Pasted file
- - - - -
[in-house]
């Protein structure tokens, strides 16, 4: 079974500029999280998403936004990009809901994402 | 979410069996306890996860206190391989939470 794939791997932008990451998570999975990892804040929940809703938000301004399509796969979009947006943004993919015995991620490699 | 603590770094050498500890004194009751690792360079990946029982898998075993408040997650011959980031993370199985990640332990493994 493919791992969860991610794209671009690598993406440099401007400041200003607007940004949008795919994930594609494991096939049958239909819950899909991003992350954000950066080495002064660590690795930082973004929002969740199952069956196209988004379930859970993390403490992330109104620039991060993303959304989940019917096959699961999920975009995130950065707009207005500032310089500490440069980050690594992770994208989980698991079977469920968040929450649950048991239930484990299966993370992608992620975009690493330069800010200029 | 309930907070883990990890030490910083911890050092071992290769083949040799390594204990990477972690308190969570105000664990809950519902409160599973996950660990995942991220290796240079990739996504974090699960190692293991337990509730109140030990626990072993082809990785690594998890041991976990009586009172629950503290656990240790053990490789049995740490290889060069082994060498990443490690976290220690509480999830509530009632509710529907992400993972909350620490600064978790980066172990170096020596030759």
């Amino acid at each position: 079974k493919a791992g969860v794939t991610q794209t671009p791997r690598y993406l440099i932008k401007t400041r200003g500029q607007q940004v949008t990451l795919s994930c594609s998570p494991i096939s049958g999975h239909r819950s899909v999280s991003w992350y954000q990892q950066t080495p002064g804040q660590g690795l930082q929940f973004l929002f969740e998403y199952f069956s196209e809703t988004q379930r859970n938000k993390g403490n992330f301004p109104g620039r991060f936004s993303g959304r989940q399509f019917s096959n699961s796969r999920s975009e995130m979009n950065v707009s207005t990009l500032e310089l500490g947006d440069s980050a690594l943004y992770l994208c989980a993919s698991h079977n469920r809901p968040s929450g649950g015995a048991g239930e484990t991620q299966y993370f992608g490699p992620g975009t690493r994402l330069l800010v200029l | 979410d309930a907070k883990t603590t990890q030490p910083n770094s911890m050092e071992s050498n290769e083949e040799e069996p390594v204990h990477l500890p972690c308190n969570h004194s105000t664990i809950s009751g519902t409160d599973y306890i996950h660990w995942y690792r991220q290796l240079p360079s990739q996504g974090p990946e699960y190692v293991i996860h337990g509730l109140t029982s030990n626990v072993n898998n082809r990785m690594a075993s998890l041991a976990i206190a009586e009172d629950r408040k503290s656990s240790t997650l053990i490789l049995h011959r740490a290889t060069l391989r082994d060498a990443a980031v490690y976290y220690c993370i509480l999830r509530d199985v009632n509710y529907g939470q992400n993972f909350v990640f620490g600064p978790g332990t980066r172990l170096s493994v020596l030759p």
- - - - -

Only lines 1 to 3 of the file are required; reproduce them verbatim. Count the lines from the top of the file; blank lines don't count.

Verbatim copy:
[in-house]
């Protein structure tokens, strides 16, 4: 079974500029999280998403936004990009809901994402 | 979410069996306890996860206190391989939470 794939791997932008990451998570999975990892804040929940809703938000301004399509796969979009947006943004993919015995991620490699 | 603590770094050498500890004194009751690792360079990946029982898998075993408040997650011959980031993370199985990640332990493994 493919791992969860991610794209671009690598993406440099401007400041200003607007940004949008795919994930594609494991096939049958239909819950899909991003992350954000950066080495002064660590690795930082973004929002969740199952069956196209988004379930859970993390403490992330109104620039991060993303959304989940019917096959699961999920975009995130950065707009207005500032310089500490440069980050690594992770994208989980698991079977469920968040929450649950048991239930484990299966993370992608992620975009690493330069800010200029 | 309930907070883990990890030490910083911890050092071992290769083949040799390594204990990477972690308190969570105000664990809950519902409160599973996950660990995942991220290796240079990739996504974090699960190692293991337990509730109140030990626990072993082809990785690594998890041991976990009586009172629950503290656990240790053990490789049995740490290889060069082994060498990443490690976290220690509480999830509530009632509710529907992400993972909350620490600064978790980066172990170096020596030759």
């Amino acid at each position: 079974k493919a791992g969860v794939t991610q794209t671009p791997r690598y993406l440099i932008k401007t400041r200003g500029q607007q940004v949008t990451l795919s994930c594609s998570p494991i096939s049958g999975h239909r819950s899909v999280s991003w992350y954000q990892q950066t080495p002064g804040q660590g690795l930082q929940f973004l929002f969740e998403y199952f069956s196209e809703t988004q379930r859970n938000k993390g403490n992330f301004p109104g620039r991060f936004s993303g959304r989940q399509f019917s096959n699961s796969r999920s975009e995130m979009n950065v707009s207005t990009l500032e310089l500490g947006d440069s980050a690594l943004y992770l994208c989980a993919s698991h079977n469920r809901p968040s929450g649950g015995a048991g239930e484990t991620q299966y993370f992608g490699p992620g975009t690493r994402l330069l800010v200029l | 979410d309930a907070k883990t603590t990890q030490p910083n770094s911890m050092e071992s050498n290769e083949e040799e069996p390594v204990h990477l500890p972690c308190n969570h004194s105000t664990i809950s009751g519902t409160d599973y306890i996950h660990w995942y690792r991220q290796l240079p360079s990739q996504g974090p990946e699960y190692v293991i996860h337990g509730l109140t029982s030990n626990v072993n898998n082809r990785m690594a075993s998890l041991a976990i206190a009586e009172d629950r408040k503290s656990s240790t997650l053990i490789l049995h011959r740490a290889t060069l391989r082994d060498a990443a980031v490690y976290y220690c993370i509480l999830r509530d199985v009632n509710y529907g939470q992400n993972f909350v990640f620490g600064p978790g332990t980066r172990l170096s493994v020596l030759p």